The series started with a fairly light touch as it introduces the reader to the world in which dragons walked the earth in human form and magic has returned after a thousand years of drought. And of course, to Julius Heartstriker, the titular 'nice dragon', whom the tale spins and revolves around. With every instalment, the scale and epicity (if this is not yet a word, it should be) of the story increases - the most dramatic leap being from the first to the second book of the series.
Rachel Aaron has created the most fascinating magic system out of the lore of this world in which we live; from dragons and seers to spirits of the land, creatures and mortals, and human mages. The expository narrative mirrors the progression of the story as it gets larger and wider in scope. The reason why I deem this an urban high fantasy is simply because of the sheer scope of magic contained in the narrative. Furthermore, the dragons in these series are inspired by folk lore around these mythical creatures, from Quetzalcoatl of the Meso-Americans to the Qilin of the Chinese.
Magic aside, the highlight of this marvellous series lies with its characters. Every single one of its characters is memorable, and I feel so much joy picking up the book and flipping the pages to spend time with them again. One of my favourite characters, who remained pretty enigmatic throughout the series thus far was Brohomir, or Bob, the Great Seer of the Heartstriker, together with his consort, the pigeon. This volume is where the revelation of Bob's endgame comes to the fore. The Prologue alone made me squeal with anticipation.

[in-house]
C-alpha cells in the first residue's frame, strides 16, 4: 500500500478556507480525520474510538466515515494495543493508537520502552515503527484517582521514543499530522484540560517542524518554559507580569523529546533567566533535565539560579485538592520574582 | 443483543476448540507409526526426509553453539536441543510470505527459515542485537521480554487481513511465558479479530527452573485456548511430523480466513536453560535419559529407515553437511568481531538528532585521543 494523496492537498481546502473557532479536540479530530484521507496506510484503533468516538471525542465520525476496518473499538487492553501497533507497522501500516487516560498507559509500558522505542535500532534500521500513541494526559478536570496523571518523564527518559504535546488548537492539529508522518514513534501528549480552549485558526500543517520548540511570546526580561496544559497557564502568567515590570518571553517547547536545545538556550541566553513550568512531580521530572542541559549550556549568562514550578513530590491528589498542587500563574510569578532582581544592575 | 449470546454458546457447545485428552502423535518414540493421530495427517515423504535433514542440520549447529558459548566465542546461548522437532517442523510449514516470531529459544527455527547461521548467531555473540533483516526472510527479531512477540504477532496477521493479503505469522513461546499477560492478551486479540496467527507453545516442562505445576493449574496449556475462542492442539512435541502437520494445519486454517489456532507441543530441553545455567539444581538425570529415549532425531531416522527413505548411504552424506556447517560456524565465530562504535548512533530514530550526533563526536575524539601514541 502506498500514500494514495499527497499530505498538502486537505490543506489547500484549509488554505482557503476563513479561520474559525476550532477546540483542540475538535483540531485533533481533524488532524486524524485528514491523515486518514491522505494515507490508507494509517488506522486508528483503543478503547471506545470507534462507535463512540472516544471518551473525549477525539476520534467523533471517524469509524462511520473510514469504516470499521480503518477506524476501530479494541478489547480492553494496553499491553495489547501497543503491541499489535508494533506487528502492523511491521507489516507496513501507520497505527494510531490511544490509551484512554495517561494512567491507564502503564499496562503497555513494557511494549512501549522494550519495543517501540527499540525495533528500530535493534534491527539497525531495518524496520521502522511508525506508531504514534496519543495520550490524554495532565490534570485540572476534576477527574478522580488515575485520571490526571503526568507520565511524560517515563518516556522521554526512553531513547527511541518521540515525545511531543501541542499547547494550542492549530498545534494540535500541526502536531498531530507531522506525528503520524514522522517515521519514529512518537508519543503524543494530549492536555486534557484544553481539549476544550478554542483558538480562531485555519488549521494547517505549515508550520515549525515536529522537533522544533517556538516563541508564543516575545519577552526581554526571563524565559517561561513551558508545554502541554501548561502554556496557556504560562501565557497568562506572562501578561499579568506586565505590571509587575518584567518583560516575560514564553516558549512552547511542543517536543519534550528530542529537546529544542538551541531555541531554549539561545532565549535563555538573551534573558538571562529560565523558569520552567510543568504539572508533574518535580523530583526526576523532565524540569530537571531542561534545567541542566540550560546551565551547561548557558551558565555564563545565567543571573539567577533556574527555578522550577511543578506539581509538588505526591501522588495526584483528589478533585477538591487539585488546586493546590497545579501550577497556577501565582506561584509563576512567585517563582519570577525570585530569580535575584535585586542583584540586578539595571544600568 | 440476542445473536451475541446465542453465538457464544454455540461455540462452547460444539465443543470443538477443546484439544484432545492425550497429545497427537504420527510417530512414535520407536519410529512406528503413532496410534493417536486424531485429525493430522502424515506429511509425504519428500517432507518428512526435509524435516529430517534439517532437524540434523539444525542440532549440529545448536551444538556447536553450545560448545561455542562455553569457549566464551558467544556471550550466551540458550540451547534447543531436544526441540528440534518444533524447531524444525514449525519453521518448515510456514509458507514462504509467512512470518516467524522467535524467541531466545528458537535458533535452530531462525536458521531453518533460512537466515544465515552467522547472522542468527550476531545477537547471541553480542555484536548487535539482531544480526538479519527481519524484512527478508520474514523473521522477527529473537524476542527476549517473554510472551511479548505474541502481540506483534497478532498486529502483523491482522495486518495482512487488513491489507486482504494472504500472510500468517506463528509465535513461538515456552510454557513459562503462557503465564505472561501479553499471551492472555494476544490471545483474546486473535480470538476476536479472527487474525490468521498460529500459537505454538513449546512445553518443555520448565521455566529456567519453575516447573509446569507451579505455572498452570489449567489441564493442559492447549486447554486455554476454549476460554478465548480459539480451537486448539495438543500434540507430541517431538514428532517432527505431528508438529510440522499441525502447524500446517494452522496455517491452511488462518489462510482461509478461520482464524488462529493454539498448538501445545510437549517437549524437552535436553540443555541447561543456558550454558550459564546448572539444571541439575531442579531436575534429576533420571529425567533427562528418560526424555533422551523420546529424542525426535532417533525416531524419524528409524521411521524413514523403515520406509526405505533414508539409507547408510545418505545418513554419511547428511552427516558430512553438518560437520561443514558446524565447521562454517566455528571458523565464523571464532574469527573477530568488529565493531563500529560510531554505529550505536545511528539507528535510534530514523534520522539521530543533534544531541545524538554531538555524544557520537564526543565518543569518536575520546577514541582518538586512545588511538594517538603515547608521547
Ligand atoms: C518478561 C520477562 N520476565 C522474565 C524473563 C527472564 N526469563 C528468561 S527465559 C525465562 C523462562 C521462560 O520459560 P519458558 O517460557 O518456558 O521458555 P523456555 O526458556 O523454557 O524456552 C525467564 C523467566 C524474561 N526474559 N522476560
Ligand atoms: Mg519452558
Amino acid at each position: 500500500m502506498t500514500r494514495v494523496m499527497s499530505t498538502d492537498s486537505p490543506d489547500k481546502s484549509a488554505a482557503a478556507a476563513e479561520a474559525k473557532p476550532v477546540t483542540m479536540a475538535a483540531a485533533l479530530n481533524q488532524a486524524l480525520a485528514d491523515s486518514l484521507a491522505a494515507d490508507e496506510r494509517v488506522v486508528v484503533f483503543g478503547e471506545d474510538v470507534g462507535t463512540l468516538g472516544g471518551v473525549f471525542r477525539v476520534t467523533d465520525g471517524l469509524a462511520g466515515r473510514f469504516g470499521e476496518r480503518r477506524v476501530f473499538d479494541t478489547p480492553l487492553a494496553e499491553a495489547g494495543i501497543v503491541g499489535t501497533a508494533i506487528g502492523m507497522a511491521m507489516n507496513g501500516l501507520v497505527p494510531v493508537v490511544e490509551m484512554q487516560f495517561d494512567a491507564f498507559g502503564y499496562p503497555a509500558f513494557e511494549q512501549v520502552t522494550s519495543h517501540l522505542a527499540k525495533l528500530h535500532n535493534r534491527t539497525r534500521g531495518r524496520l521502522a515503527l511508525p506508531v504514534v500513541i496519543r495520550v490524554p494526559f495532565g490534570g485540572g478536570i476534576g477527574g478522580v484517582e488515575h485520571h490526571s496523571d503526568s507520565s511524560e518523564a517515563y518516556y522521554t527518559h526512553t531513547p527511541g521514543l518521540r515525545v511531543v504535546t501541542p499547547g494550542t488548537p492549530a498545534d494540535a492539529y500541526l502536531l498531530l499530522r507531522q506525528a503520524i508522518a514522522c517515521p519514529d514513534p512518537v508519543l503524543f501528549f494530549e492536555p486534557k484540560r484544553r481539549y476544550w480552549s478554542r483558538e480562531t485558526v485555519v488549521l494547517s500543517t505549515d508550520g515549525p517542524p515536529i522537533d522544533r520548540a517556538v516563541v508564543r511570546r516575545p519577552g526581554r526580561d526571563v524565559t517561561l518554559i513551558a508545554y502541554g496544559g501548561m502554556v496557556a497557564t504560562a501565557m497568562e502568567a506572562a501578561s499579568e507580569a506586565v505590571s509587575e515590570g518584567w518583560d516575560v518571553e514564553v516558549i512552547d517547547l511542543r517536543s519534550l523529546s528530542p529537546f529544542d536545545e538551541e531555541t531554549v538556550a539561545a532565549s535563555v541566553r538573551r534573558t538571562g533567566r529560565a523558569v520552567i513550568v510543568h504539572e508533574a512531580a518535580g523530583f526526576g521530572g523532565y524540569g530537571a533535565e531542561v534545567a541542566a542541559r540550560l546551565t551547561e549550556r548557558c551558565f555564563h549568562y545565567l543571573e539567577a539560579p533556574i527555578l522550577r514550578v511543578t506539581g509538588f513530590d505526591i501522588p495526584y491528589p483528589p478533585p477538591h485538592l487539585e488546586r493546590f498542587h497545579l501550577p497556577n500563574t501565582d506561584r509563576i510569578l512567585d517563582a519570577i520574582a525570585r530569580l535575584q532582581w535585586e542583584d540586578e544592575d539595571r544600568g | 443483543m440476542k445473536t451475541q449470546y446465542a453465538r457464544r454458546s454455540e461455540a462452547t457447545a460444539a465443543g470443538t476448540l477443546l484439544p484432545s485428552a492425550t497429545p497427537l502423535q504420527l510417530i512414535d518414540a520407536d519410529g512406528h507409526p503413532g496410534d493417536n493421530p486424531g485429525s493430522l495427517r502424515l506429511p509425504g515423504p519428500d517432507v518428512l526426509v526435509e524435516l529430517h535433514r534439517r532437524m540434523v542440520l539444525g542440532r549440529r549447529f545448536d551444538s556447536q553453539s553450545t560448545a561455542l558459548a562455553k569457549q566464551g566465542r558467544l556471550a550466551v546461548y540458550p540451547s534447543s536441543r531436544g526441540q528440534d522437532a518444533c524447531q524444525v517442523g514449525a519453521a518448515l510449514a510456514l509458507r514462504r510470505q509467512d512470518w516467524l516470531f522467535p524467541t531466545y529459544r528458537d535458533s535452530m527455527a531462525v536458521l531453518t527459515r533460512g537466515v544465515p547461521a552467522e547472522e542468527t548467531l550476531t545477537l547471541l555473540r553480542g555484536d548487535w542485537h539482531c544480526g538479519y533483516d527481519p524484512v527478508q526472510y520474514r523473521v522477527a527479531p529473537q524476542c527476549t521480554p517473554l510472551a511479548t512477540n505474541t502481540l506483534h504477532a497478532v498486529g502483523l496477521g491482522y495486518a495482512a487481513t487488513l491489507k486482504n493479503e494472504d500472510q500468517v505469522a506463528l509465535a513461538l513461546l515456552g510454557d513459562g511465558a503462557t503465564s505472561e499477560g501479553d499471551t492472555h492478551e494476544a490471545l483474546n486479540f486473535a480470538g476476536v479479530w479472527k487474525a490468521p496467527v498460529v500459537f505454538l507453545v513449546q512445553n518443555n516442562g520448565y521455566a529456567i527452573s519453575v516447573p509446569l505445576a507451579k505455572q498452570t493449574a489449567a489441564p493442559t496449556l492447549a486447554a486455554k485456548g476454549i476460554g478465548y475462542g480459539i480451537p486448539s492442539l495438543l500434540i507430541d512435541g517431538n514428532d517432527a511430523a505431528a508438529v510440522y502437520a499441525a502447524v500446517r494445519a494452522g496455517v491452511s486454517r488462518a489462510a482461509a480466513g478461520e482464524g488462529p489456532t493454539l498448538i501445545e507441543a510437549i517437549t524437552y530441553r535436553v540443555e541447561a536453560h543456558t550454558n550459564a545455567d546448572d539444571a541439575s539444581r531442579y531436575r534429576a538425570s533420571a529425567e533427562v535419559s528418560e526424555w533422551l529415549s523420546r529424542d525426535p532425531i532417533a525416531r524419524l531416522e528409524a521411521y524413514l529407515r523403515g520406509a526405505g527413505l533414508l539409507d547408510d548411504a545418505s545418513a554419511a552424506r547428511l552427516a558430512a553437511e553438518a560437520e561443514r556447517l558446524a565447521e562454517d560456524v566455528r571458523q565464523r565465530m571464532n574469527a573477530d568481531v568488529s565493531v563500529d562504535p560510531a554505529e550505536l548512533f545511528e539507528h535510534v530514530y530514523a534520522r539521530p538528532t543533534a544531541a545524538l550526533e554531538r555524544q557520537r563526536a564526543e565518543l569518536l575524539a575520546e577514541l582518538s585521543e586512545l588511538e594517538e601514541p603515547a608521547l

Without going into any further details of this book, given that anything else will be a spoiler, I will just say that the climax was so beautifully done that I was reading it through my tears! It truly was down to our wonderful nice dragon, Julius Heartstriker, the one whom Bob calls his lynchpin of all the planning he did in the past several centuries. With the entire world's survival at stake - and this is not an overstatement by any measure - what can the weakest, smallest and youngest dragon of the Heartstriker do to save everyone when the most powerful cannot? Not through sheer might, of course, but through sheer will; an iron will born by compassion, empathy and mercy, be it for family, friends or antagonists.
"He's very used to disappointment. He just refuses to expect it. That's what makes him stronger than the rest of us."
Although that may sound a tad cheesy, trust me, is it not. That is the key theme or message that the story conveys. Through centuries past, humanity had undergone persistent and devastating conflicts arising out of hatred, intolerance, and the inability to break or see through stereotypes. Show of strength through violence had not and will not get us anywhere, but back into this vicious cycle of continuous strife. Its social commentary on the current state of our world affairs is highly relevant, and I have to say that our world needs way more Juliuses, especially in leadership roles.
I cannot recommend this series highly enough. If you love dragons (seriously, how can you not?), and if you like lots and lots of magic with great characters and a compelling tale to boot, pick up the Heartstrikers series right now!